Victory Tischler-Blue’s powerful documentary “Edgeplay” has been a long time in the making, but this was never the way she intended things to be. The filmmaker had set out to simply chronicle the experiences of the girls who made up the 1970s teen hard rock group The Runaways. At age 17, Tischler-Blue (under the name Vicki Blue) replaced original Runaways bassist Jackie Fox after the latter had left the band after a Japanese tour in 1977. (The band included future rock luminaries Joan Jett and Lita Ford and the quintet’s influence still reverberates in such current bands as The Donnas and the gender-bending Toilet Boys.) For her part, Tischler-Blue stuck around until shortly before the band finally imploded in 1979.

The California native effectively left her musical aspirations behind at that point, and went on to a successful career in TV and film production. However, in the late ’90s she got an idea to put together a film of Runaways live performances for her bandmates, which grew into the documentary “Edgeplay.” Tischler-Blue interviewed all of her former musical comrades except Joan Jett, who–according to the filmmaker–ignored her requests to participate in the film for several years. When Jett and her manager Kenny Laguna finally viewed the film, Tischler-Blue says Jett thought she deserved more screentime and effectively began trying to derail the project.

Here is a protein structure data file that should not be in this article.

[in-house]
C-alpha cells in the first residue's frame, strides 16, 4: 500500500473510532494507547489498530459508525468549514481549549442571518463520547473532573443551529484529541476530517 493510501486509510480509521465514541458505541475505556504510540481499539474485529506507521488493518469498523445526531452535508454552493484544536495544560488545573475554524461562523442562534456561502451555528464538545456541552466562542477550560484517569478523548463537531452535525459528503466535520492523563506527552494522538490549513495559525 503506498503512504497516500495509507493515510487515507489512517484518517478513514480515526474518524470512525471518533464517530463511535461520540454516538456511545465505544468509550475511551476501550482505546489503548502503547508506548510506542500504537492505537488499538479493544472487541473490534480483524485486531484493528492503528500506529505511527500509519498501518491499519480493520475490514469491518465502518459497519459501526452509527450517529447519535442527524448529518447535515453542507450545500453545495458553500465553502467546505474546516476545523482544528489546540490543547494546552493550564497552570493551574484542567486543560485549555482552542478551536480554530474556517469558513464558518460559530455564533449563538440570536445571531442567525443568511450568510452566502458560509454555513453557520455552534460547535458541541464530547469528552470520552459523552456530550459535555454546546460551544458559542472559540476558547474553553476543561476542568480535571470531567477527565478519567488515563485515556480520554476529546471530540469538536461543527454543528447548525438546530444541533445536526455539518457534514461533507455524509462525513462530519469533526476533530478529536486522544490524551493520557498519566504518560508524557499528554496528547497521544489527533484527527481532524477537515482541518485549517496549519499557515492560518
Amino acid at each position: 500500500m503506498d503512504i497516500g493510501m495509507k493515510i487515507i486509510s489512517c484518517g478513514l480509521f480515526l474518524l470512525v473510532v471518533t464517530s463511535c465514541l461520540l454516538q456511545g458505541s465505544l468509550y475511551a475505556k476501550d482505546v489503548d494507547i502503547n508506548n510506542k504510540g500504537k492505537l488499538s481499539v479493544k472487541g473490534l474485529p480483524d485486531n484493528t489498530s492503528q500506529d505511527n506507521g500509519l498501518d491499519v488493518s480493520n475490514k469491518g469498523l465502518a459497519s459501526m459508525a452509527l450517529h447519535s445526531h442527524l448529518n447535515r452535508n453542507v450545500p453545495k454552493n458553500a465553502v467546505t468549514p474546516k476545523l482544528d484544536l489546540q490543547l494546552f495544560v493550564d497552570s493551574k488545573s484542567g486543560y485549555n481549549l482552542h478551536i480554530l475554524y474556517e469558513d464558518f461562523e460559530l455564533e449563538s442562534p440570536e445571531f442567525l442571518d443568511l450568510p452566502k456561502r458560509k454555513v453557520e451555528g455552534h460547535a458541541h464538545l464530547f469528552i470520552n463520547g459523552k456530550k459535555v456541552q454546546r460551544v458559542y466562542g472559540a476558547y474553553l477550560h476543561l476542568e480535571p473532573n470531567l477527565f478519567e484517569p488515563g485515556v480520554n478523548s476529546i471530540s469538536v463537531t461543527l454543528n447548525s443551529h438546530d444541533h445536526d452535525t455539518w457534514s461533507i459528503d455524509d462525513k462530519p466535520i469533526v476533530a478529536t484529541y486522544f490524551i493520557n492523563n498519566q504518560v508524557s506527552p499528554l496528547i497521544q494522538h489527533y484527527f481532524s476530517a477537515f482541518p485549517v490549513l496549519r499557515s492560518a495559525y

In the meantime, Tischler-Blue contends that The Runaways’ eccentric former manager and longtime Hollywood scenester Kim Fowley proved to be both a help and hindrance to the production at various times. And recently, Runaways vocalist Cherie Currie, after being interviewed extensively for the movie, has criticized the project.

All of the behind-the-scenes wrangling might not mean much if the film itself were not so riveting. Tischler-Blue has pulled-together a harrowing tale of ’70s rock’n’roll excess and shattered dreams that rivals any rock documentary ever made. Just the footage of drummer Sandy West’s mother discussing her daughter’s oftentimes sad post-Runaways existence is gut-wrenchingly real. But when you add in all of the other members’ experiences as teenage girls who were thrown into a cut-throat business and degraded on a regular basis by sleazy, cheapjack management types, the showbiz veneer is replaced by a kind of brutal honesty that doesn’t make it to the silver screen much these days. “Edgeplay” dodges the usual pre-sweetened rock’n’roll clichés, and goes straight for the jugular.


Posted on April 28, 2005 in Interviews by


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